In the early edition of the Proceedings of the National Academy of Sciences, a Massachusetts General Hospital- and Broad Institute-led team take a look at autism spectrum disorder symptoms and severity in relation to inherited and de novo risk variants in affected individuals. The researchers considered 2,000 ASD cases for the study, focusing on individuals with no affected siblings. When they considered de novo loss-of-function mutations by exome sequencing on a subset of parent and affected child trios — together with information on the individuals' behavior, language skills, cognitive performance, family history, and more — the researchers saw that high functioning ASD cases often involved familial influence, whereas cases with more severe cognitive, language, and/or behavioral impairments frequently stemmed from de novo loss-of-function mutations.
Another group of investigators from Massachusetts General Hospital, the Broad, and elsewhere focus on functional consequences of ASD-related truncating mutations in the chromodomain helicase enzyme-coding gene CHD8, which was already linked to ASD. The researchers identified almost 1,800 differentially expressed genes through RNA sequencing on neural progenitor cells with lower-than-usual CHD8 levels, including shifts in expression for some genes linked to ASD in the past. Meanwhile, their CHD8 targeted chromatin immunoprecipitation sequencing on similar cells revealed CHD8 binding sites adjacent to nearly 5,700 genes.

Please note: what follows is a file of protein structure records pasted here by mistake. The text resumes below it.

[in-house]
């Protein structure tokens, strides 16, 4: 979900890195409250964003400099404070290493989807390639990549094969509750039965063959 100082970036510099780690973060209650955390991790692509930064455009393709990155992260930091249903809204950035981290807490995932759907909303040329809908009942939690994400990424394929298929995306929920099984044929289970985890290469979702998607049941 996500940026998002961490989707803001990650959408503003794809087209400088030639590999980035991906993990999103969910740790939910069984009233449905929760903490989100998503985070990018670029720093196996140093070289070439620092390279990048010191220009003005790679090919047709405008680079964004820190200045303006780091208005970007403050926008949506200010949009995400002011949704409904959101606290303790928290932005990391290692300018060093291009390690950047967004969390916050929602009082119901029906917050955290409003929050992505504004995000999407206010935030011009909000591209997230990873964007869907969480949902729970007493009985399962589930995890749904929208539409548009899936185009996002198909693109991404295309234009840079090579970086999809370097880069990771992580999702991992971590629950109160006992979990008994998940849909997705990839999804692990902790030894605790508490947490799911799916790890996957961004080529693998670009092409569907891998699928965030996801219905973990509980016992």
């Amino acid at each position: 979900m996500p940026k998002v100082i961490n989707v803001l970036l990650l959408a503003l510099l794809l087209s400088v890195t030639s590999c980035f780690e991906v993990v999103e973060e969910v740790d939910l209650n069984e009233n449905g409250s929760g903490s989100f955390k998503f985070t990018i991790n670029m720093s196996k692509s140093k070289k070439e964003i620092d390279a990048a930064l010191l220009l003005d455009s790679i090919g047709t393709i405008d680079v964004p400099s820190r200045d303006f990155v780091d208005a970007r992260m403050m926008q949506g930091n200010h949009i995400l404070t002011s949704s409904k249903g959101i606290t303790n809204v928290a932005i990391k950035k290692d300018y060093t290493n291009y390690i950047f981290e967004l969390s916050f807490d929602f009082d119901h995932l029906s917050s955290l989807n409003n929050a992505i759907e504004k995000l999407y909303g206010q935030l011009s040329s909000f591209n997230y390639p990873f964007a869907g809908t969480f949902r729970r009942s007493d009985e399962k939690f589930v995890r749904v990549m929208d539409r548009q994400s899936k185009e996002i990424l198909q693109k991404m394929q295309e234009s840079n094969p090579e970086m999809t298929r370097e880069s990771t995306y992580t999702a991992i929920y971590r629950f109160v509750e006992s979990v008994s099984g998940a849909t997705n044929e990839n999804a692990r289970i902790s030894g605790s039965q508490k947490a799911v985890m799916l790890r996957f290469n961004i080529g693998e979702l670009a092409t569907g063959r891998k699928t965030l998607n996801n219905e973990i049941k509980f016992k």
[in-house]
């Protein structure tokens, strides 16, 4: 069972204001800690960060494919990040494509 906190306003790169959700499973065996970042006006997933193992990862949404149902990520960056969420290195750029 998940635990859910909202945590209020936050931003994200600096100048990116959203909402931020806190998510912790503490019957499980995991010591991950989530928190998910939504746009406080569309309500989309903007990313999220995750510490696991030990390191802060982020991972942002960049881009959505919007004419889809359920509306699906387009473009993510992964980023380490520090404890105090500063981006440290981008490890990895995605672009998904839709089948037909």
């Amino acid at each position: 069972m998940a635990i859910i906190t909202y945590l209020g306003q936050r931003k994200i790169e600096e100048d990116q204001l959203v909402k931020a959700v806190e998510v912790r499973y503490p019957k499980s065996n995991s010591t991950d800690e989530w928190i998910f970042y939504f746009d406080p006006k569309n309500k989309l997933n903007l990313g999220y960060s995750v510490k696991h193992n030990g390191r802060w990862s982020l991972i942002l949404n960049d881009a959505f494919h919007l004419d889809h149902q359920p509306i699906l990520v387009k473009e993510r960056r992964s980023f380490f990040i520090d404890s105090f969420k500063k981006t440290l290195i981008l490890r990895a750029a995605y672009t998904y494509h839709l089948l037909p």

A team from the UK, US, and Russia argue that the apparent heritability of educational attainment level is due to several traits with genetic underpinnings, rather than solely reflecting intelligence levels. The researchers assessed test scores for more than 13,300 twins who'd taken a standardized test given to individuals in the UK at the age of 16, along with information on the individuals' other behavioral traits and personality features. While intelligence did have a significant effect on the individuals' test scores, several other heritable features such as personality and an individual's confidence in his or her abilities contributed as well, the study's authors say, suggesting "high heritability of educational achievement reflects many genetically influence traits, not just intelligence."